This generation of parents are spending more time with their babies and children than ever before, including spending the time to plan and prepare joint activities for them to participate in, for example, whilst 42% will only buy a new toy monthly, over 54% will spend time colouring or drawing with their baby daily.

They are also facing more pressure than ever before; faced with house prices rising well in excess of salary levels and living costs generally soaring more mums are returning to work, and in fact more mums with preschool children are working full-time than in any previous generation.

As finances are squeezed and time increasingly precious, we see parents prepared to make sacrifices (such as shopping at cut-price supermarkets) to enable them to have more experiences and ‘make memories’ with their children.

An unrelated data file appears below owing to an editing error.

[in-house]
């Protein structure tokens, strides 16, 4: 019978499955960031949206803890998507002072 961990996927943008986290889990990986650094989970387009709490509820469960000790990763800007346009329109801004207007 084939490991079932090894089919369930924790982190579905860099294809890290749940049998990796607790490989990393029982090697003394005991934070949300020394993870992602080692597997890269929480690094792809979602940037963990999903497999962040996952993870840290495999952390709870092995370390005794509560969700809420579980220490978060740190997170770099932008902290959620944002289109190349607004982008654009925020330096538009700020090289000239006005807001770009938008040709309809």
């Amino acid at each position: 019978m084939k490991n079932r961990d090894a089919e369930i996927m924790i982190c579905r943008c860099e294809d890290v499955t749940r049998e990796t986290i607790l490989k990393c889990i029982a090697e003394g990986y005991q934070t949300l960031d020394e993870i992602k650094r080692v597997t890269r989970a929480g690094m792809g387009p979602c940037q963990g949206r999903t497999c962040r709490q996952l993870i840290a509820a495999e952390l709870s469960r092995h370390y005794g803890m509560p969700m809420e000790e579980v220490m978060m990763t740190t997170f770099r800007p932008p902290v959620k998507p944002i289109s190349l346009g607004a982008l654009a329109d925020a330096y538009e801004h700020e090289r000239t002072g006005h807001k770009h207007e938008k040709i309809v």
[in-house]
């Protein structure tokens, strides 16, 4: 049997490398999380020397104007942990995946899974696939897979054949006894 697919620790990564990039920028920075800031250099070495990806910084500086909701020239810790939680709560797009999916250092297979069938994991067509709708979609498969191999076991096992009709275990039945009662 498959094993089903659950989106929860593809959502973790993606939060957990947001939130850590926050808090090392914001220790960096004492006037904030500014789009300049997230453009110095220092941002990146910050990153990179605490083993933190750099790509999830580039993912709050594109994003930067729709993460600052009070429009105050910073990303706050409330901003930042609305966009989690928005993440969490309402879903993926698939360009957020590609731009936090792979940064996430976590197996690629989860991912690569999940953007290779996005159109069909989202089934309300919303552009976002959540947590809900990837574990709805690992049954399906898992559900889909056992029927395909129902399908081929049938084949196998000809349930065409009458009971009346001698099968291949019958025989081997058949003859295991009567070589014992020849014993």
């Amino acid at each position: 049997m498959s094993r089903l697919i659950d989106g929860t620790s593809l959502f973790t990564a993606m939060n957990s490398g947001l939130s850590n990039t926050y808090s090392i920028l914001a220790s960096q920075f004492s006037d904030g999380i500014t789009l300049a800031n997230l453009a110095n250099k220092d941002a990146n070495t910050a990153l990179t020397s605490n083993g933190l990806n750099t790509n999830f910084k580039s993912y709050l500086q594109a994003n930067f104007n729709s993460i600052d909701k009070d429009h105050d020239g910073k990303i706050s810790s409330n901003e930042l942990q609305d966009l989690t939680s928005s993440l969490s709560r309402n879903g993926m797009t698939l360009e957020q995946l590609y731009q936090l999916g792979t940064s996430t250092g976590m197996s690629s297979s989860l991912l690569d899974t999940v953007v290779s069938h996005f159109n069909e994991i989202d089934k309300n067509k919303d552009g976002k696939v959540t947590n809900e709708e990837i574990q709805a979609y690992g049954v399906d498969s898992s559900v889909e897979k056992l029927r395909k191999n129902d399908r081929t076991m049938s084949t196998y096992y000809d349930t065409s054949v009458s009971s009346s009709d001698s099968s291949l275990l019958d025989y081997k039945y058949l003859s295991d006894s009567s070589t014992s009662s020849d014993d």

As Brand also becomes less important to this generation of parents, and own-brand items continue to demonstrate popularity by exceeding quality expectations, there are going to be tough times ahead for ‘middle of the road’ brands.

When purchasing products, parents seek items designed with their on-the-go, cost-conscious lifestyles; car-seats that can be used as buggies, rocking seats that evolve into highchairs but also want an efficient purchasing process, thus we see the preference amongst parents for click & collect partnerships or ‘one-click’ orders delivered next day.

It really has never been so critical for companies to differentiate their offering and be able to engage with a parent’s whole ecosystem.  

Millennial parents don’t only want a different consumer experience, they demand and expect it. Just as the media landscape is fragmenting and we see the high street and retail also in the process of significant shift, we believe there is ‘tech-tonic’ movement (see what we did there?) on the horizon that will blur many traditional boundaries.

Companies that are not actively seeking to track and develop in line the changing terrain will surely fall through the cracks.